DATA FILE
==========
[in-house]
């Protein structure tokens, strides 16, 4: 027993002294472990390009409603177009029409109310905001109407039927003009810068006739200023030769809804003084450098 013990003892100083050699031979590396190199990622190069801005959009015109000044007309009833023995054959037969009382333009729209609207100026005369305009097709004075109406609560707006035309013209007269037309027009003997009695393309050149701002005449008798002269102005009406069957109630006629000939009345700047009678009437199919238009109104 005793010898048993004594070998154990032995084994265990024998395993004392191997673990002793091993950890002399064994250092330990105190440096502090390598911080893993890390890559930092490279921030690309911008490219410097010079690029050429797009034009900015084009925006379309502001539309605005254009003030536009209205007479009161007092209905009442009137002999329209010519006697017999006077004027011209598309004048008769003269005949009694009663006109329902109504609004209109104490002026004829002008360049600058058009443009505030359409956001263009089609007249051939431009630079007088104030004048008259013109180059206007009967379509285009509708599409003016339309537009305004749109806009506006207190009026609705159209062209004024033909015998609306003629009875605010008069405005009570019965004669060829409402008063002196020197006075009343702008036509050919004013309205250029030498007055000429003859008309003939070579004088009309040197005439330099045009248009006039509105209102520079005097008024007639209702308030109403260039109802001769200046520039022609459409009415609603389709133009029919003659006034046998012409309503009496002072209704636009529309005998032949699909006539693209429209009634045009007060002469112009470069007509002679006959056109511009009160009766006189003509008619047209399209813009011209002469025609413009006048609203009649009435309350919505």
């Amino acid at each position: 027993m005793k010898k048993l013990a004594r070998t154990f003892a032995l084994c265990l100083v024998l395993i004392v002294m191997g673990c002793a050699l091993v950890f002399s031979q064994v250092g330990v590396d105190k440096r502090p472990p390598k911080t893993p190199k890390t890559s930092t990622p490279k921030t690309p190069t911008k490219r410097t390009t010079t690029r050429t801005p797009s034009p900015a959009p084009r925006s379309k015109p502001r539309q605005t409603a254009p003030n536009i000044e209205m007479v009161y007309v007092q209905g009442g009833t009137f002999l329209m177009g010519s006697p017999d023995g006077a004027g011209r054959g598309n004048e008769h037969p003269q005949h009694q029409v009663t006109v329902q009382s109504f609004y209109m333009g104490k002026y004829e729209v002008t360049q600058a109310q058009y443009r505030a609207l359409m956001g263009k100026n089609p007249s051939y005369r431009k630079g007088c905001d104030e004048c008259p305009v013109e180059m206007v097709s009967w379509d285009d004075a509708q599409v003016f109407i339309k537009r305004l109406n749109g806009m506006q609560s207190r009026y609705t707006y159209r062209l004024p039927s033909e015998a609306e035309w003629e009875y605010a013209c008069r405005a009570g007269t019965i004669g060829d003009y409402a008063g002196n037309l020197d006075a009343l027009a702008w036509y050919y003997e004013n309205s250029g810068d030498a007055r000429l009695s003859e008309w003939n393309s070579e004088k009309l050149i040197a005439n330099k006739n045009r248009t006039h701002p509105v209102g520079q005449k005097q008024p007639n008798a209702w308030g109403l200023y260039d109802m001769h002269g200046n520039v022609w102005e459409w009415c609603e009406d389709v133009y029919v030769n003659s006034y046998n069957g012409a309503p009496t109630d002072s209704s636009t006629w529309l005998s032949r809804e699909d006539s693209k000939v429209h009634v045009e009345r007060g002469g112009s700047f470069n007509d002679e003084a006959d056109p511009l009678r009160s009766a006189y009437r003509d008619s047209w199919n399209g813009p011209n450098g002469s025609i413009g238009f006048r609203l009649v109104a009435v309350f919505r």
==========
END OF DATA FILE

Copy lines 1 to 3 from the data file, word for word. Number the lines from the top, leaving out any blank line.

[in-house]
């Protein structure tokens, strides 16, 4: 027993002294472990390009409603177009029409109310905001109407039927003009810068006739200023030769809804003084450098 013990003892100083050699031979590396190199990622190069801005959009015109000044007309009833023995054959037969009382333009729209609207100026005369305009097709004075109406609560707006035309013209007269037309027009003997009695393309050149701002005449008798002269102005009406069957109630006629000939009345700047009678009437199919238009109104 005793010898048993004594070998154990032995084994265990024998395993004392191997673990002793091993950890002399064994250092330990105190440096502090390598911080893993890390890559930092490279921030690309911008490219410097010079690029050429797009034009900015084009925006379309502001539309605005254009003030536009209205007479009161007092209905009442009137002999329209010519006697017999006077004027011209598309004048008769003269005949009694009663006109329902109504609004209109104490002026004829002008360049600058058009443009505030359409956001263009089609007249051939431009630079007088104030004048008259013109180059206007009967379509285009509708599409003016339309537009305004749109806009506006207190009026609705159209062209004024033909015998609306003629009875605010008069405005009570019965004669060829409402008063002196020197006075009343702008036509050919004013309205250029030498007055000429003859008309003939070579004088009309040197005439330099045009248009006039509105209102520079005097008024007639209702308030109403260039109802001769200046520039022609459409009415609603389709133009029919003659006034046998012409309503009496002072209704636009529309005998032949699909006539693209429209009634045009007060002469112009470069007509002679006959056109511009009160009766006189003509008619047209399209813009011209002469025609413009006048609203009649009435309350919505």
């Amino acid at each position: 027993m005793k010898k048993l013990a004594r070998t154990f003892a032995l084994c265990l100083v024998l395993i004392v002294m191997g673990c002793a050699l091993v950890f002399s031979q064994v250092g330990v590396d105190k440096r502090p472990p390598k911080t893993p190199k890390t890559s930092t990622p490279k921030t690309p190069t911008k490219r410097t390009t010079t690029r050429t801005p797009s034009p900015a959009p084009r925006s379309k015109p502001r539309q605005t409603a254009p003030n536009i000044e209205m007479v009161y007309v007092q209905g009442g009833t009137f002999l329209m177009g010519s006697p017999d023995g006077a004027g011209r054959g598309n004048e008769h037969p003269q005949h009694q029409v009663t006109v329902q009382s109504f609004y209109m333009g104490k002026y004829e729209v002008t360049q600058a109310q058009y443009r505030a609207l359409m956001g263009k100026n089609p007249s051939y005369r431009k630079g007088c905001d104030e004048c008259p305009v013109e180059m206007v097709s009967w379509d285009d004075a509708q599409v003016f109407i339309k537009r305004l109406n749109g806009m506006q609560s207190r009026y609705t707006y159209r062209l004024p039927s033909e015998a609306e035309w003629e009875y605010a013209c008069r405005a009570g007269t019965i004669g060829d003009y409402a008063g002196n037309l020197d006075a009343l027009a702008w036509y050919y003997e004013n309205s250029g810068d030498a007055r000429l009695s003859e008309w003939n393309s070579e004088k009309l050149i040197a005439n330099k006739n045009r248009t006039h701002p509105v209102g520079q005449k005097q008024p007639n008798a209702w308030g109403l200023y260039d109802m001769h002269g200046n520039v022609w102005e459409w009415c609603e009406d389709v133009y029919v030769n003659s006034y046998n069957g012409a309503p009496t109630d002072s209704s636009t006629w529309l005998s032949r809804e699909d006539s693209k000939v429209h009634v045009e009345r007060g002469g112009s700047f470069n007509d002679e003084a006959d056109p511009l009678r009160s009766a006189y009437r003509d008619s047209w199919n399209g813009p011209n450098g002469s025609i413009g238009f006048r609203l009649v109104a009435v309350f919505r």